She is an awesome sleeper! Takes a two to three hour nap around lunchtime every day and then sleeps 7 p.m. to 6 a.m. every night, usually without waking. If she does wake up, it's just because she wants to be rocked for a couple of minutes and then back into her crib she goes. Livvy is a picky eater, who loves certain foods one week and completely eschews them the next. Last night all we could get her to eat was hamburger bun and cheese for dinner. I'm far less worried and annoyed about this than I was with Tessa because now I know that tastes change and that pretty soon Livvy will be old enough to be sent to bed without dinner if she refuses what we're serving.  

Livvy and Tessa are best friends. Livvy follows Tessa everywhere, but she is no pushover. If Livvy doesn't want Tessa all up in her grill, she screams "No!" and shoves her away. Livvy is not as loud as Tessa, but she has just as much personality. This personality shows up in some of the tantrums that she's starting to throw. Y'all, I can't believe I am having to deal with tantrums again. I just (mostly) got over that excruciating hurtle with Tessa. 

Next month we're taking Livvy to the beach for the first time with some great friends of ours who also have two young kiddos. The prospect of the drive down to Florida in our little car makes us nervous, but we otherwise can't wait for this family vacation. 

Happy half-birthday, baby girl! You are very, very loved. 

p.s. Here's Tessa at 18 months. They are looking more and more alike to me every month.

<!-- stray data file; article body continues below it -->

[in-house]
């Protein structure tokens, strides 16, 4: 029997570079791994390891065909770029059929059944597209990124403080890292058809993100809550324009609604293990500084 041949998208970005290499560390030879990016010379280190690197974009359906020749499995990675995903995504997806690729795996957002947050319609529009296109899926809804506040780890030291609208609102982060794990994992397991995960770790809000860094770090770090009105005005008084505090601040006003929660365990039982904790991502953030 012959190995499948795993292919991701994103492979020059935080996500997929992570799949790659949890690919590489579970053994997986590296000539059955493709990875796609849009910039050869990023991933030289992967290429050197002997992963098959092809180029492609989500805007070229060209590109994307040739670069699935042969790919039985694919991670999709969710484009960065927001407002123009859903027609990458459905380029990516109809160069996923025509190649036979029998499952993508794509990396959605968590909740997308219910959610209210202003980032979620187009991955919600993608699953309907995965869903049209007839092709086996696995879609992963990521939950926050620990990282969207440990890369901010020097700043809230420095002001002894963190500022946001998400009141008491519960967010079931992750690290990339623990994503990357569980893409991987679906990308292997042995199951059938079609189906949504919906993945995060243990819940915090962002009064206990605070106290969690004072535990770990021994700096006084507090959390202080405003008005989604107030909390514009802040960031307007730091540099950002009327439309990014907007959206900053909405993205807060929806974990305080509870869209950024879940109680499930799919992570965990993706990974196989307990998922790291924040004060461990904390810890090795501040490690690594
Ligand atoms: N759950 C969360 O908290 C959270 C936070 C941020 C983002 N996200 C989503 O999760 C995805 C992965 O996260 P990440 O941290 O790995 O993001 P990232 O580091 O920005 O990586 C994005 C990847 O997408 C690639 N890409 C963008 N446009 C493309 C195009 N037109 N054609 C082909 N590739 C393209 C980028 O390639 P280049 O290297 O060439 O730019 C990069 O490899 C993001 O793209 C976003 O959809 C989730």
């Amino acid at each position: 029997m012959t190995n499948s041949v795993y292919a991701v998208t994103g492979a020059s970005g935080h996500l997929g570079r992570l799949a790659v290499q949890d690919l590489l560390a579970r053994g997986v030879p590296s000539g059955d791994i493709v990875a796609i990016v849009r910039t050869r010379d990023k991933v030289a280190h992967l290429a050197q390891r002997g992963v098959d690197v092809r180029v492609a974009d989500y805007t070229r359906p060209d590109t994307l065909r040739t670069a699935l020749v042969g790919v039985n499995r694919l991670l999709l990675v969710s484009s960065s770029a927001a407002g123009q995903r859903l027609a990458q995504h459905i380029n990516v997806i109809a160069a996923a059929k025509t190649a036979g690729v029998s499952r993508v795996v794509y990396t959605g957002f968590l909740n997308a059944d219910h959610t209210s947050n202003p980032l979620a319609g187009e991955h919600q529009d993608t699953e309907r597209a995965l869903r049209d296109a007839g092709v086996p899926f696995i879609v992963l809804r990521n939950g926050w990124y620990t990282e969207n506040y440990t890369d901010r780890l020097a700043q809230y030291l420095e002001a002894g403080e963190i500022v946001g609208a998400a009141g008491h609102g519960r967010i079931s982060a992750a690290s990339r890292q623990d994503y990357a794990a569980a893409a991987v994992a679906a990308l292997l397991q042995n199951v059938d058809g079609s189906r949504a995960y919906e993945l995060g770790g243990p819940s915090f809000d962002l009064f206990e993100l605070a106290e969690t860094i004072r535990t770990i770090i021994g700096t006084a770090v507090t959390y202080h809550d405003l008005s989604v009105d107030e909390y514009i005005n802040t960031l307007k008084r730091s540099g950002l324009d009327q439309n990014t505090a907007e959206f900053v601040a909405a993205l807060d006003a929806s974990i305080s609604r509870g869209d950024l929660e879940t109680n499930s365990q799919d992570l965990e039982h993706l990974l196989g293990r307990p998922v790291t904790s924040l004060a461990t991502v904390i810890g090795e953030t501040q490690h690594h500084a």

May 20, 2014

Postcards from Ocracoke and The Outer Banks

I had only vaguely heard of the Outer Banks when Nekos's longtime best friend, Chad, pulled up a Google map last fall and ran his finger down a long and skinny line of barrier islands off the coast of North Carolina. "Here," said Chad, who is an insatiable adventurer, "is where I want to take you guys." His finger stopped at Ocracoke Island, which I had definitely never heard of: "And here is where we'll get a place and stay a few nights." Thanks to Chad, who lives in Raleigh, this trip has been on our books since last year, but we hadn't had much time to get excited about it because, you know, life. And bills. And diapers. We left last Thursday and flew into Raleigh to meet Chad and his wife Lauren, who is eight months pregnant with their baby girl, and they took us the rest of the way across the state to the northern end of the Outer Banks, so that we got to see Nag's Head and Kitty Hawk, Rodanthe, the Cape Hatteras Lighthouse (the tallest in the country--we climbed to the top of it!), and all the blink-or-you'll-miss-'em beach towns in between. Finally we took a ferry ride to Ocracoke, which proved to be worth the wait--and worth all of the rain, which had beat down on us and our spirits for three days prior. We never saw a drop of rain once we got on Ocracoke.